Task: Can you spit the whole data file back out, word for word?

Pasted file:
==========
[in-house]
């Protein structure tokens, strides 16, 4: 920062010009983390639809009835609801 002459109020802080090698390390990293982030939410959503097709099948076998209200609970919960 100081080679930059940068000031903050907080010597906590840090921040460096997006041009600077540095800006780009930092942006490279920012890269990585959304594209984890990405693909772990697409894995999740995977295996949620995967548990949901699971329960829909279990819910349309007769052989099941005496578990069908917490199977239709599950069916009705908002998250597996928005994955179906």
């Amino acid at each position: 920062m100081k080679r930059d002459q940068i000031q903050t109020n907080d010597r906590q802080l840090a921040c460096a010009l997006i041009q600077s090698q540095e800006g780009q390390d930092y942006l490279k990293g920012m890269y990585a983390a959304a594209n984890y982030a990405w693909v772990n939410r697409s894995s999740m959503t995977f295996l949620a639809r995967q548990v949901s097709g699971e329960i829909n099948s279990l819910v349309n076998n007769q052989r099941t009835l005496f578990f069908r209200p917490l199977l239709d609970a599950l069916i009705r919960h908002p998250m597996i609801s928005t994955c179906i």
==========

[in-house]
């Protein structure tokens, strides 16, 4: 920062010009983390639809009835609801 002459109020802080090698390390990293982030939410959503097709099948076998209200609970919960 100081080679930059940068000031903050907080010597906590840090921040460096997006041009600077540095800006780009930092942006490279920012890269990585959304594209984890990405693909772990697409894995999740995977295996949620995967548990949901699971329960829909279990819910349309007769052989099941005496578990069908917490199977239709599950069916009705908002998250597996928005994955179906």
């Amino acid at each position: 920062m100081k080679r930059d002459q940068i000031q903050t109020n907080d010597r906590q802080l840090a921040c460096a010009l997006i041009q600077s090698q540095e800006g780009q390390d930092y942006l490279k990293g920012m890269y990585a983390a959304a594209n984890y982030a990405w693909v772990n939410r697409s894995s999740m959503t995977f295996l949620a639809r995967q548990v949901s097709g699971e329960i829909n099948s279990l819910v349309n076998n007769q052989r099941t009835l005496f578990f069908r209200p917490l199977l239709d609970a599950l069916i009705r919960h908002p998250m597996i609801s928005t994955c179906i």